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Agriculture and Fisheries Minister of Jamaica, Pearnel Charles Jr., announced last Tuesday a package of incentives for fish farmers that will make it easier for them to access the industry. The details of this plan were reported by the national newspaper Jamaica Observer.

As the Jamaica Observer pointed out, fishing is the livelihood of around 200,000 Jamaicans and contributes with figures of more than 10 billion in GDP while earning an export income of over USD 14 million. For this reason, Charles Jr. explained that an investment in the field was necessary to boost Jamaica’s blue economy as well as profitability.

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His ambitious plan would give Jamaicans access to 15,000 fry per acre, with no cost for the first 50 acres of new fish ponds established this year.

“This is no easy task, but through cooperation with our international partners, the UNDP [United Nations Development Programme], and the Blue Justice Initiative, we will achieve a reduction in incidents of interceptions towards the elimination of IUU fishing in Jamaica,” Charles Jr stated.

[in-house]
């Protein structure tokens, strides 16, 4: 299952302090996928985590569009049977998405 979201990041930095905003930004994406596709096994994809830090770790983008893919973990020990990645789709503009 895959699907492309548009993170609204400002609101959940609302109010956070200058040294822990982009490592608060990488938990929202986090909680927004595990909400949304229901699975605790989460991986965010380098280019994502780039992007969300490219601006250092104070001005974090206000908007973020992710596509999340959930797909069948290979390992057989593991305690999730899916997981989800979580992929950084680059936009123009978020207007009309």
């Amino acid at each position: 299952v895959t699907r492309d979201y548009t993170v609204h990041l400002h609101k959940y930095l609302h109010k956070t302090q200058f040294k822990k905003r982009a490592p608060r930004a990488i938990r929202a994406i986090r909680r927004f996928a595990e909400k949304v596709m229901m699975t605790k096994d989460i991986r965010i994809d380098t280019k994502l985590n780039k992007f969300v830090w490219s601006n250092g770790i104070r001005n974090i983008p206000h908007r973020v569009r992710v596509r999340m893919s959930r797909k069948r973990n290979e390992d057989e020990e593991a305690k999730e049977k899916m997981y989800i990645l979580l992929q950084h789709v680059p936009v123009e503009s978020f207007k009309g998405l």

The project aims to promote aquaculture to reduce overfishing and promote different fishing methods than the traditional Jamaican ones. Both are ambitious plans, but they have been discussed extensively.

Aquaculture and mariculture: reducing ocean pressure

The Minister explained to the Jamaica Observer that $13.2 million has been invested in a quarantine facility to allow the importation of shrimp and tilapia broodstock. “We have $450 million worth of investment now being spent for the creation of the Climate Smart Recirculating Aquaculture System hatchery, with a potential to produce five million fry by 2025 and increase fish production up to 3,400 metric tonnes,” Charles Jr stated.

Furthermore, it is not only focusing on the aquaculture area but also wants to promote mariculture. For this purpose, it will continue with the renovation of the Bowden facilities in St. Thomas, with which it expects to increase the production of oysters and marine moss.

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Fishing is no exception: pelagic fishing

Moreover, knowledge enables development, so under this philosophy, fishing plans have also been designed. Thus, in collaboration with the Caribbean Maritime University and the University of the West Indies, training will be provided on the sea. Topics such as the handling of small boats, safety at sea, and safe diving practices. The objective: to exploit pelagic fishery using fish aggregating devices and longlines.

“We are also in the process of purchasing a 45ft vessel to allow for additional training with this initiative,” Charles Jr said.

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